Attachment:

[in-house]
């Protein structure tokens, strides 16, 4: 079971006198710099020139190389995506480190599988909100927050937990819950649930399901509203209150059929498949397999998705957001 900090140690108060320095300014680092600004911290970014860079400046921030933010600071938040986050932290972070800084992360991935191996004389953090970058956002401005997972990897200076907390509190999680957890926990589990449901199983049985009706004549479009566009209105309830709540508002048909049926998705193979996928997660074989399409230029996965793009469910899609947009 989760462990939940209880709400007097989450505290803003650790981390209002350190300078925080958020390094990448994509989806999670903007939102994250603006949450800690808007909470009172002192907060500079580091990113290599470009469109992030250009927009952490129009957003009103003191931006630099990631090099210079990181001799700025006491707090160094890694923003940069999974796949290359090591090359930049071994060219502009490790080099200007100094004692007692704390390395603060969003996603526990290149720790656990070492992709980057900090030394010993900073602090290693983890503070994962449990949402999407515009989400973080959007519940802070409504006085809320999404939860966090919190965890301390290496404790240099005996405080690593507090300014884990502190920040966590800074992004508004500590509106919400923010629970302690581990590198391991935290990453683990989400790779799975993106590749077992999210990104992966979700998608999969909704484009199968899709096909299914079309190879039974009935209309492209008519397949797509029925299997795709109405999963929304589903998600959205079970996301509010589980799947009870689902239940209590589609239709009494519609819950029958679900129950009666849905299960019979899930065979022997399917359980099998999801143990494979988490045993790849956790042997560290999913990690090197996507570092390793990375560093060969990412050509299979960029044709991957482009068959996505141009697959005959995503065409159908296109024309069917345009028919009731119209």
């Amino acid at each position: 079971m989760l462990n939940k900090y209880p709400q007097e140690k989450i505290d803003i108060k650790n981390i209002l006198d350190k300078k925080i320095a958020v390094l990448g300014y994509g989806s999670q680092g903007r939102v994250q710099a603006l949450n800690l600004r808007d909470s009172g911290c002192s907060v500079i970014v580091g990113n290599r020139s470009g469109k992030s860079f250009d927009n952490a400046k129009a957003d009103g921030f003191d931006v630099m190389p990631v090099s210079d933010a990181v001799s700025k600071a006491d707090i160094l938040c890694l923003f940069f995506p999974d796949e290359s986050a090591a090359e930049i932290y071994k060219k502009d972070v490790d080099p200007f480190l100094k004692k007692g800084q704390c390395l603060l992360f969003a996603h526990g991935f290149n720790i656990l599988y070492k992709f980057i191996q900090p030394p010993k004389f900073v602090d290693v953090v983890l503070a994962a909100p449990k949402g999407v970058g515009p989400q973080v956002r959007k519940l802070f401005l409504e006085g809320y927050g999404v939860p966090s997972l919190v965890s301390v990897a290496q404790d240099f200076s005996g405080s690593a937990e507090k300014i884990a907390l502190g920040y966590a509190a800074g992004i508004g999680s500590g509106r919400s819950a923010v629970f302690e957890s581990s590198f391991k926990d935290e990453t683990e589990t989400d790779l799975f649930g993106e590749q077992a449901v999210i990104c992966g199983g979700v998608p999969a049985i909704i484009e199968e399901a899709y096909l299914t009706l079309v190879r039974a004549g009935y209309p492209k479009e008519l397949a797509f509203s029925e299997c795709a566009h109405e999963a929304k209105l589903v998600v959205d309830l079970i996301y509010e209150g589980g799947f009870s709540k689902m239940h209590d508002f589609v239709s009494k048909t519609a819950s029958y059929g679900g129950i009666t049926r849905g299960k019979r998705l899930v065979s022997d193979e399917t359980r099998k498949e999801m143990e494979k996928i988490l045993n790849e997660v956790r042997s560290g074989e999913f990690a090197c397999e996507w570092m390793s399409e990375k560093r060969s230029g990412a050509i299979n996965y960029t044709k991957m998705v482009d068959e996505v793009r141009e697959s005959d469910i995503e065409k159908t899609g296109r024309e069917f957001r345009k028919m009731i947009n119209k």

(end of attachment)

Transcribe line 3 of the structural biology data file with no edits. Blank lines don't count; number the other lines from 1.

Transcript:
């Amino acid at each position: 079971m989760l462990n939940k900090y209880p709400q007097e140690k989450i505290d803003i108060k650790n981390i209002l006198d350190k300078k925080i320095a958020v390094l990448g300014y994509g989806s999670q680092g903007r939102v994250q710099a603006l949450n800690l600004r808007d909470s009172g911290c002192s907060v500079i970014v580091g990113n290599r020139s470009g469109k992030s860079f250009d927009n952490a400046k129009a957003d009103g921030f003191d931006v630099m190389p990631v090099s210079d933010a990181v001799s700025k600071a006491d707090i160094l938040c890694l923003f940069f995506p999974d796949e290359s986050a090591a090359e930049i932290y071994k060219k502009d972070v490790d080099p200007f480190l100094k004692k007692g800084q704390c390395l603060l992360f969003a996603h526990g991935f290149n720790i656990l599988y070492k992709f980057i191996q900090p030394p010993k004389f900073v602090d290693v953090v983890l503070a994962a909100p449990k949402g999407v970058g515009p989400q973080v956002r959007k519940l802070f401005l409504e006085g809320y927050g999404v939860p966090s997972l919190v965890s301390v990897a290496q404790d240099f200076s005996g405080s690593a937990e507090k300014i884990a907390l502190g920040y966590a509190a800074g992004i508004g999680s500590g509106r919400s819950a923010v629970f302690e957890s581990s590198f391991k926990d935290e990453t683990e589990t989400d790779l799975f649930g993106e590749q077992a449901v999210i990104c992966g199983g979700v998608p999969a049985i909704i484009e199968e399901a899709y096909l299914t009706l079309v190879r039974a004549g009935y209309p492209k479009e008519l397949a797509f509203s029925e299997c795709a566009h109405e999963a929304k209105l589903v998600v959205d309830l079970i996301y509010e209150g589980g799947f009870s709540k689902m239940h209590d508002f589609v239709s009494k048909t519609a819950s029958y059929g679900g129950i009666t049926r849905g299960k019979r998705l899930v065979s022997d193979e399917t359980r099998k498949e999801m143990e494979k996928i988490l045993n790849e997660v956790r042997s560290g074989e999913f990690a090197c397999e996507w570092m390793s399409e990375k560093r060969s230029g990412a050509i299979n996965y960029t044709k991957m998705v482009d068959e996505v793009r141009e697959s005959d469910i995503e065409k159908t899609g296109r024309e069917f957001r345009k028919m009731i947009n119209k």